For those of you that visit our beautiful park, you’ll have noticed some changes as our conservation programme starts on the chapel – the only remaining part of the former military hospital which was once the biggest in the world.
We’re now fortunate that we have our full complement of staff in place for this Heritage Lottery Funded project.
Our chapel manager has been appointed – Abi Morris. Abi will be working towards developing strategies for the chapel opening and business plans. Along with this she’ll be supported by two members of the chapel team.
Ursula Pearce is our learning and participation officer dealing with educational and participation events – more about this in a later blog.
Jo Basham is our volunteer coordinator. Jo has the mammoth task of recruiting 150 volunteers in a variety of roles, and we would love it if you would consider helping us. If you want to know more about volunteering opportunities, or register an interest for the future, send Jo an email at email@example.com
If you see any of us around the park, feel free to ask us a question!
You may have noticed that contractors started on site in the past few days, and within a few weeks the chapel will be surrounded by hoarding and fencing. The driveway to the chapel will also be fenced off, restricting access along the gravel drive that runs up to the chapel. Close to the chapel, you will find an access point that will allow you to cross this part of the park. Obviously, we need to make sure we make the site as safe as possible, so apologies in advance if this affects anybody.
By the middle of August one side of the chapel will have hoardings that will tell part of the story of the former military hospital, including some photos of the time the hospital was in use and some poetry created by students of Brookfield School on one of our educational projects.
So, whilst the chapel will be surrounded by fencing and hoarding there’ll be some interesting things to look at and an opportunity to possibly find out things you didn’t know about the hospital until now! Don’t forget also to pop into the café, where you will now see a range of old photographs of the hospital, patients and other bits that we have put on the wall. You will also find lots of interesting information on different table top cards that will tell you more about the history – along with some interesting facts.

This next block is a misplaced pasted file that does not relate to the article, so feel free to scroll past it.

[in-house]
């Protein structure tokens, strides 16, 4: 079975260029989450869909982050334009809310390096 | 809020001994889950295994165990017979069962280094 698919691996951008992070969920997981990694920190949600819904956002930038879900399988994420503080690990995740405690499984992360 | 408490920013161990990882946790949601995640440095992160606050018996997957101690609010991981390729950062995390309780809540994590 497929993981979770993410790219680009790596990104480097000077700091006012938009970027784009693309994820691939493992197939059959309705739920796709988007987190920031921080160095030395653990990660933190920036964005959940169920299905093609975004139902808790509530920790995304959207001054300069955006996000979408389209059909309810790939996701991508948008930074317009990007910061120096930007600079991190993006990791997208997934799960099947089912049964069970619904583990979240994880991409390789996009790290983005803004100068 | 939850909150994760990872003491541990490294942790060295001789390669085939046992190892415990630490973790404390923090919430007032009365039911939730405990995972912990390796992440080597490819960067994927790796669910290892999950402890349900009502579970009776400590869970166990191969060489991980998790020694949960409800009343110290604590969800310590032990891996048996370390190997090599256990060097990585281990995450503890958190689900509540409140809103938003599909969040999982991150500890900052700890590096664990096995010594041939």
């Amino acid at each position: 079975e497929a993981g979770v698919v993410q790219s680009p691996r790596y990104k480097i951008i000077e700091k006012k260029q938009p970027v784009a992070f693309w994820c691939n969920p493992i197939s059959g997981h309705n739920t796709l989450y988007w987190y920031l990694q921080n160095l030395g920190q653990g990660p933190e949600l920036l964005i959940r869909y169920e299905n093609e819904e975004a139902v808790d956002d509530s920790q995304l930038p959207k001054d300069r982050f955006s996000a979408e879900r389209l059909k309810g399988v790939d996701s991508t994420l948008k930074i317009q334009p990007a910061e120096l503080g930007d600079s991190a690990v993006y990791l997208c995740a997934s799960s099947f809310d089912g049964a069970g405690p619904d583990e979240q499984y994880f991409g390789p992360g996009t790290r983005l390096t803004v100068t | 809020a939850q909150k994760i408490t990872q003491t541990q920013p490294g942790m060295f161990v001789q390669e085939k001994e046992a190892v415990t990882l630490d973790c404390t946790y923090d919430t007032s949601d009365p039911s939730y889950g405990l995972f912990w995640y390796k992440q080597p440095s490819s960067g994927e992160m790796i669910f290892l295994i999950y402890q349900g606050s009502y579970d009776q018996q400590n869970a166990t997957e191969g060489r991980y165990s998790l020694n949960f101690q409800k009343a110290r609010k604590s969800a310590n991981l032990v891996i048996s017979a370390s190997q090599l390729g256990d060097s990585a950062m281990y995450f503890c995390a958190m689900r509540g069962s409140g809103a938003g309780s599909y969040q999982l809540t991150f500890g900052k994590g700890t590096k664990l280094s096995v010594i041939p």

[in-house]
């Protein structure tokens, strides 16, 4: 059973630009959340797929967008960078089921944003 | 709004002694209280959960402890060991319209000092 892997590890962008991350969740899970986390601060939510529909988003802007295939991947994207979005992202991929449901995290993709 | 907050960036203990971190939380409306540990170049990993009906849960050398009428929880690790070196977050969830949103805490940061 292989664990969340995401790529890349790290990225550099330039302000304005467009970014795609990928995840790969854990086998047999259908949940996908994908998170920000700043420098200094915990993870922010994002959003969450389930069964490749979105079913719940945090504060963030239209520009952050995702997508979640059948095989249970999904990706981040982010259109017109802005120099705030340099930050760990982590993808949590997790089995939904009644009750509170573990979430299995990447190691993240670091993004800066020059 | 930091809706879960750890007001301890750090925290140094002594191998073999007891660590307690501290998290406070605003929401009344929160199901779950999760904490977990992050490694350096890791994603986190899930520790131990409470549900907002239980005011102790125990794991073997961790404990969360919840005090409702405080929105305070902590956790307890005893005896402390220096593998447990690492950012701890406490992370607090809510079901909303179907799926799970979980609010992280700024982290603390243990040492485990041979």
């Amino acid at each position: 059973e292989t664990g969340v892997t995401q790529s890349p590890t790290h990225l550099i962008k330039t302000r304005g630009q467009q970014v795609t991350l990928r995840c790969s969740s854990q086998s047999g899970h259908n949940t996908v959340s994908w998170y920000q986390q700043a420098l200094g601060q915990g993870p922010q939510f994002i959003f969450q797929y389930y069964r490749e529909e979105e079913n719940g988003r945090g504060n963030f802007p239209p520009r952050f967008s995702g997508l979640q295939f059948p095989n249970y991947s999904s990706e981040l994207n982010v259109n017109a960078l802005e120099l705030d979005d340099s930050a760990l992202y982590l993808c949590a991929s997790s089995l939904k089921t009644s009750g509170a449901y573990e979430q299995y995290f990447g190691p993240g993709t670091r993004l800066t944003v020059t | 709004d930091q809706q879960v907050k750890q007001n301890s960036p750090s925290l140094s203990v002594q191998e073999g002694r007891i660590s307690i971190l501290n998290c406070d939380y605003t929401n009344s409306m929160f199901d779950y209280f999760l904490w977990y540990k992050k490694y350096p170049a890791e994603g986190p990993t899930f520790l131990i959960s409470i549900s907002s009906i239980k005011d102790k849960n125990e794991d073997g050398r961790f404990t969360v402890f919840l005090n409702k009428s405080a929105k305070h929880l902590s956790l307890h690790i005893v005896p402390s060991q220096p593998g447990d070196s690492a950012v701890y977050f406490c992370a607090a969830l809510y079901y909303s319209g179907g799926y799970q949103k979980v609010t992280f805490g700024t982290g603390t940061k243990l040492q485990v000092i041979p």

Whilst I’m talking about the history of the park at the start of our restoration works, I thought you might like to see the original architects’ plans for the site from 1855.
The architect was a man called E O Mennie – apparently not everybody was happy with his designs. Lord Palmerston wrote: “It seems to me that at Netley all consideration of what would best tend to the comfort and recovery of the patients has been sacrificed to the vanity of the [government surveyor and] architect [EO Mennie], whose sole object has been to make a building which should cut a dash when looked at from Southampton River. Pray, therefore, stop all progress in the work!”
Well as you know, work didn’t stop on building the hospital and many thousands of patients were treated. I guess, that most of us would think if the building was here now it would be beautiful (but maybe we would agree not ideal for a hospital!)
So here we are now, over 150 years later with the chapel closed – being prepared for the next chapter of its history. The chapel is now empty – and I thought I’d share a few shots of the inside of the chapel as it is now with you, so we can look back in a year’s time and see what we’ve achieved.
Lastly, I’ve had quite a fun month – I’ve been interviewed with Queen Victoria on the radio! You can listen to both Queen Vic and myself on Wave 105’s website. (not really Queen Vic but local parish councillor and park volunteer Maureen Queen can often been seen around the park dressed as Queen Victoria to greet visitors). We’ve also been filming a video blog, so watch this space for an update – you’ll get to meet both me and HM Queen Victoria – and an insight into what we are doing.
So to close – thanks to those of you that have been in contact. We are really keen to hear from anybody who has family who worked here or were treated here, or with any interesting stories or snippets of information about the hospital. Here’s some info that was shared with us this month.
- We found out this month that relatives of the infamous Kray twins, the London gangsters, were treated here. Read on at the Time Detectives blog
- Julie Green is a member of our Heritage Group who helped me with historical info and photos amongst many other things
- Take a look at some old video footage of the hospital site, taken in the 1960s – it shows just how big the hospital was (and how beautiful the buildings were).